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CFPB Finally Acknowledges Arbitration Rule “Has No Force or Effect”

Two weeks after President Trump signed H.J. Res. 111, the joint resolution passed by the House and Senate disapproving the CFPB arbitration rule, the CFPB has formally acknowledged Congress’ override of the rule under the Congressional Review Act.  The following notice is now posted at the head of the section of the CFPB’s website dealing with the arbitration rule:

“On Nov. 1, 2017, the President signed a joint resolution passed by Congress disapproving the Arbitration Agreements Rule under the Congressional Review Act (CRA).  Pursuant to the joint resolution, the Arbitration Agreements Rule has no force or effect. The materials relating to the Arbitration Agreements Rule on the Bureau’s website are for informational purposes only.”

This is a fitting epitaph for a rule that was misconceived from the outset.  We assume the CFPB will publish a similar notice removing the arbitration rule from the Code of Federal Regulations, although we have not seen such a notice yet.

Copyright © by Ballard Spahr LLP

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About this Author

Kaplinksy, partner, New York, finance
Partner

Alan S. Kaplinsky is Co-Practice Leader of the firm's Consumer Financial Services Group, which has more than 115 lawyers. Mr. Kaplinsky devotes his practice exclusively to counseling financial institutions on bank regulatory and transactional matters, particularly consumer financial services law, and defending financial institutions that have been sued by consumers in individual and class action lawsuits and by government enforcement agencies. Visit Mr. Kaplinsky's profile in Wikipedia.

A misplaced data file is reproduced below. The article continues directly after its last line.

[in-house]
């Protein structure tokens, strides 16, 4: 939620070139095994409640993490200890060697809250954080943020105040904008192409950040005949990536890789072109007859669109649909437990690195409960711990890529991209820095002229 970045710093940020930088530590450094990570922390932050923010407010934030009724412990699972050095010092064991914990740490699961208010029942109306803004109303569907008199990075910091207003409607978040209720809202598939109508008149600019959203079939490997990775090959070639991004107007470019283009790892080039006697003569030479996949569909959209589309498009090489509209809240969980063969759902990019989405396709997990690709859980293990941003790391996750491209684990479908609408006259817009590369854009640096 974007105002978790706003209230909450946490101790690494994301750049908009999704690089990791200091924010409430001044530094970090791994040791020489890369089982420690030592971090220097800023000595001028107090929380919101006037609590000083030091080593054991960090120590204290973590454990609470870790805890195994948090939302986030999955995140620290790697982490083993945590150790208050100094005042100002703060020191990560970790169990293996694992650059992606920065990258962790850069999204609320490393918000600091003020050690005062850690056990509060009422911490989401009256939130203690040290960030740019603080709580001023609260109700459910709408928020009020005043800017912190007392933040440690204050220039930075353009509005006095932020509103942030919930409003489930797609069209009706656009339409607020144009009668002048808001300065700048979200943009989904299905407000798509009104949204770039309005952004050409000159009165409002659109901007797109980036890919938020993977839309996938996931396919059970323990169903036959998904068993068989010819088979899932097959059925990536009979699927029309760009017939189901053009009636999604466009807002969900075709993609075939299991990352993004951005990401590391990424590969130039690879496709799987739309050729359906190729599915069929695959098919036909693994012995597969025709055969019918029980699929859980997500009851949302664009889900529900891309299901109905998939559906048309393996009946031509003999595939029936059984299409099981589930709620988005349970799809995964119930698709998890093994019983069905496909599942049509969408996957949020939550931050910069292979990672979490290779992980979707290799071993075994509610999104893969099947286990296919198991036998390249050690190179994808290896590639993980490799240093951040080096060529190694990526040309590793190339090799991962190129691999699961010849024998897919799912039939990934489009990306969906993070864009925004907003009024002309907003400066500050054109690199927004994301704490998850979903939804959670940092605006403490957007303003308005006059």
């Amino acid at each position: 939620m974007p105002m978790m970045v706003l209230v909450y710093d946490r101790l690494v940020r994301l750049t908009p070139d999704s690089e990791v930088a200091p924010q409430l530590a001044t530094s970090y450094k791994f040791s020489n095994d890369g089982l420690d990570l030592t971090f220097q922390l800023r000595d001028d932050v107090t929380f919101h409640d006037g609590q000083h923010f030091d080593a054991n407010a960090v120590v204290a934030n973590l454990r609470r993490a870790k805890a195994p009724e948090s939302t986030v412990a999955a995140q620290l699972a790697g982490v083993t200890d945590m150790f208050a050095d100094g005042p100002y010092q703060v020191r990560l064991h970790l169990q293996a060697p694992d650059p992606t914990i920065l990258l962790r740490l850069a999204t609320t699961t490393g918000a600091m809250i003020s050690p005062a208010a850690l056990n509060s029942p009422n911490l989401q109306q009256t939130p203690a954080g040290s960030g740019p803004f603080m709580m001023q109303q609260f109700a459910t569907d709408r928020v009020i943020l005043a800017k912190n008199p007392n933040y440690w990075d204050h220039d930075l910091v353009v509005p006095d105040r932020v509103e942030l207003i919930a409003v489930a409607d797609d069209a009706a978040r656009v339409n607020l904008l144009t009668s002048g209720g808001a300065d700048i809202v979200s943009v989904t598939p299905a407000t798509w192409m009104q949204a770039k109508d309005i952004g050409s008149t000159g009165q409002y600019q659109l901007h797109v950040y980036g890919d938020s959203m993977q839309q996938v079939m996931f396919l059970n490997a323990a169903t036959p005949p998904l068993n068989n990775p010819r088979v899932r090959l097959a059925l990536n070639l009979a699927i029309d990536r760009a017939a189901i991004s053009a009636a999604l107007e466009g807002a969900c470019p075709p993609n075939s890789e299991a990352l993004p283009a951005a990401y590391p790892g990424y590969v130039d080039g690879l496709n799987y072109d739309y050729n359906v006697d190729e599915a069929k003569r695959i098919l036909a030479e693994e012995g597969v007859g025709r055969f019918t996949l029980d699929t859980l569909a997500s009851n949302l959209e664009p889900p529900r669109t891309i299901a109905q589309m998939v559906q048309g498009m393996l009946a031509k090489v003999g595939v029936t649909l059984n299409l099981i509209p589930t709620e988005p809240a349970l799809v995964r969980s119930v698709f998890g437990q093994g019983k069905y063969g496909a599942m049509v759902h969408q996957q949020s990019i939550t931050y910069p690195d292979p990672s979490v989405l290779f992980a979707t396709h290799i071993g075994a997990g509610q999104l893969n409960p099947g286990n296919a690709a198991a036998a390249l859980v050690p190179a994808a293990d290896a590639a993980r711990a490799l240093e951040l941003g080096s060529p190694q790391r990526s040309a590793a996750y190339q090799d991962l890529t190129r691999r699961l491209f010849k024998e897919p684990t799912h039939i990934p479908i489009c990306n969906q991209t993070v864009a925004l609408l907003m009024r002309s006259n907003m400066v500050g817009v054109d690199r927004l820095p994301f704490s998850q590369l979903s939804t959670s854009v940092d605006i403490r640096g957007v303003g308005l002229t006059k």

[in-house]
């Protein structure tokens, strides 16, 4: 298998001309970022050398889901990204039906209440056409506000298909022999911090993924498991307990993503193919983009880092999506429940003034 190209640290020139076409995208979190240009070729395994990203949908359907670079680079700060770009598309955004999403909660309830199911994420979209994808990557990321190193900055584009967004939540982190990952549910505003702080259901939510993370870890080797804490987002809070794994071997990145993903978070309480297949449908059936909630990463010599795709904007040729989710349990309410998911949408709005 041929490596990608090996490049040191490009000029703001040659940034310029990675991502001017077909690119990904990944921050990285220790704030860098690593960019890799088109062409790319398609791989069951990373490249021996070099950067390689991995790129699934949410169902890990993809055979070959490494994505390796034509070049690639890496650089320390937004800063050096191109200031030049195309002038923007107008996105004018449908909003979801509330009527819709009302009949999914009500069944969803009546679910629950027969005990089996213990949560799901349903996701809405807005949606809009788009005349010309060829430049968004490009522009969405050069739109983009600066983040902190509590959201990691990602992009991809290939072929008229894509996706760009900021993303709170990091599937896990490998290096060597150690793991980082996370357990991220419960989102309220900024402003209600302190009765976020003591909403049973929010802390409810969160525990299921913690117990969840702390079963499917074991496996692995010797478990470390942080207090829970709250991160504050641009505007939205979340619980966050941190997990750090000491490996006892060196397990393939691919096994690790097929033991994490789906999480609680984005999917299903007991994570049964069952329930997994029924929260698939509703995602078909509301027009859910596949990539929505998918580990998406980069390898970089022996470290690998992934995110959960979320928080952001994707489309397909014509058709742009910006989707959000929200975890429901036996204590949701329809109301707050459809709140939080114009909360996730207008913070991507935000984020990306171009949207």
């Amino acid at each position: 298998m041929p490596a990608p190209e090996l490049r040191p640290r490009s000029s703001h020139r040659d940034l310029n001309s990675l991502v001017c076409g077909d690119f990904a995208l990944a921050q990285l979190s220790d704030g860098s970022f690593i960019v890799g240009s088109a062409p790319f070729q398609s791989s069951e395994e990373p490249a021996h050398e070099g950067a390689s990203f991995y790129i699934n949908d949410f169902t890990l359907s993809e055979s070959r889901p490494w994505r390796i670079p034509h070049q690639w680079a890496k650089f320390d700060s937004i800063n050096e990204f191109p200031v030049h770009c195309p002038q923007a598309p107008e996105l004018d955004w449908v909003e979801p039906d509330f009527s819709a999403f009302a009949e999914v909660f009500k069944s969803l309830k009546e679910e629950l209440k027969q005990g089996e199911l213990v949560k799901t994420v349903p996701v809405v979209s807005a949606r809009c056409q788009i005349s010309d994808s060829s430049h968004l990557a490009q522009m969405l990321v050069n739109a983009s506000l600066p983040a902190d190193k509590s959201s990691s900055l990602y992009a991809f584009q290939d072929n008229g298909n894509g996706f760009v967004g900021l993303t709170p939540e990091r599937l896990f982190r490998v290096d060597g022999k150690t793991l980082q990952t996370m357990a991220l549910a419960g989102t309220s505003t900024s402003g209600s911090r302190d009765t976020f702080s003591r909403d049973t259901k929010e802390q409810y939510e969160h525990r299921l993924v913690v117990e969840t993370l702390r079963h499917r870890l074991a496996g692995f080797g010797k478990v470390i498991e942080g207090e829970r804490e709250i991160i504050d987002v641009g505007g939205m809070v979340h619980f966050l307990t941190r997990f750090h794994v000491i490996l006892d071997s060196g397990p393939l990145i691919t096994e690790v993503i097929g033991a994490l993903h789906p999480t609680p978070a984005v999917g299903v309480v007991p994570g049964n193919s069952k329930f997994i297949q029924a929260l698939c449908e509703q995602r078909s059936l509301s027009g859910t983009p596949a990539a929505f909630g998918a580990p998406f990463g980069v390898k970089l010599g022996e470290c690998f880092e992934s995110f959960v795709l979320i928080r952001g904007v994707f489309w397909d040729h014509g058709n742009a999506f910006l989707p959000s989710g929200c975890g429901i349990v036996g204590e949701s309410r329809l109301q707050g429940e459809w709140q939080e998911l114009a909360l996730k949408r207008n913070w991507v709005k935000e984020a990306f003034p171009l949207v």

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215-864-8544
Mark Levin, Ballard Spahr Law Firm, Litigation Attorney
Partner

Mark J. Levin is known for his work in complex commercial, insurance, and class-action litigation, with particular experience in consumer finance litigation, the structuring and enforcement of consumer arbitration clauses, and the defense of insurance companies in class actions. He testified in 2007 for the lending industry before a subcommittee of the U.S. House Judiciary Committee at an oversight hearing on whether mandatory arbitration in consumer contracts is fair to consumers.

Mr. Levin has represented banks in defending against the first private class-action lawsuits under the Federal Trust Indenture Act, nuclear power plant owners in a year-long arbitration against an international insurance consortium, and school districts in a major funding lawsuit to recover state funds. He is currently involved in defending banks, other lending companies, and insurance companies in a wide variety of consumer class actions, including numerous class actions brought under the Pennsylvania Unfair Trade Practices and Consumer Protection Law.

215-864-8235